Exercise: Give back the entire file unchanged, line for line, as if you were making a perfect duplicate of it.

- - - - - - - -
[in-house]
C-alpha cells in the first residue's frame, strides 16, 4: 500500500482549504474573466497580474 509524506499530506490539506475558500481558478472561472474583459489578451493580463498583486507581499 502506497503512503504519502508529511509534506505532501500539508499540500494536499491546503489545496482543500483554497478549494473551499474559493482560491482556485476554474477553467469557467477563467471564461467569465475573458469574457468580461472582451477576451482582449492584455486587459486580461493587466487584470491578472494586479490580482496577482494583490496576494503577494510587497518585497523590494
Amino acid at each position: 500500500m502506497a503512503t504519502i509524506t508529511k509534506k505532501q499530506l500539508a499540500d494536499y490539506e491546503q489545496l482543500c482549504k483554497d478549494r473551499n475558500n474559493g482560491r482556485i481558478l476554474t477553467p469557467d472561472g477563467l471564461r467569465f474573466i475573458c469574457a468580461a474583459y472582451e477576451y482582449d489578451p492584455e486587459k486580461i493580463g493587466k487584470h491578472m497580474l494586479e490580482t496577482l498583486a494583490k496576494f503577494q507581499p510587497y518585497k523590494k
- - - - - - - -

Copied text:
[in-house]
C-alpha cells in the first residue's frame, strides 16, 4: 500500500482549504474573466497580474 509524506499530506490539506475558500481558478472561472474583459489578451493580463498583486507581499 502506497503512503504519502508529511509534506505532501500539508499540500494536499491546503489545496482543500483554497478549494473551499474559493482560491482556485476554474477553467469557467477563467471564461467569465475573458469574457468580461472582451477576451482582449492584455486587459486580461493587466487584470491578472494586479490580482496577482494583490496576494503577494510587497518585497523590494
Amino acid at each position: 500500500m502506497a503512503t504519502i509524506t508529511k509534506k505532501q499530506l500539508a499540500d494536499y490539506e491546503q489545496l482543500c482549504k483554497d478549494r473551499n475558500n474559493g482560491r482556485i481558478l476554474t477553467p469557467d472561472g477563467l471564461r467569465f474573466i475573458c469574457a468580461a474583459y472582451e477576451y482582449d489578451p492584455e486587459k486580461i493580463g493587466k487584470h491578472m497580474l494586479e490580482t496577482l498583486a494583490k496576494f503577494q507581499p510587497y518585497k523590494k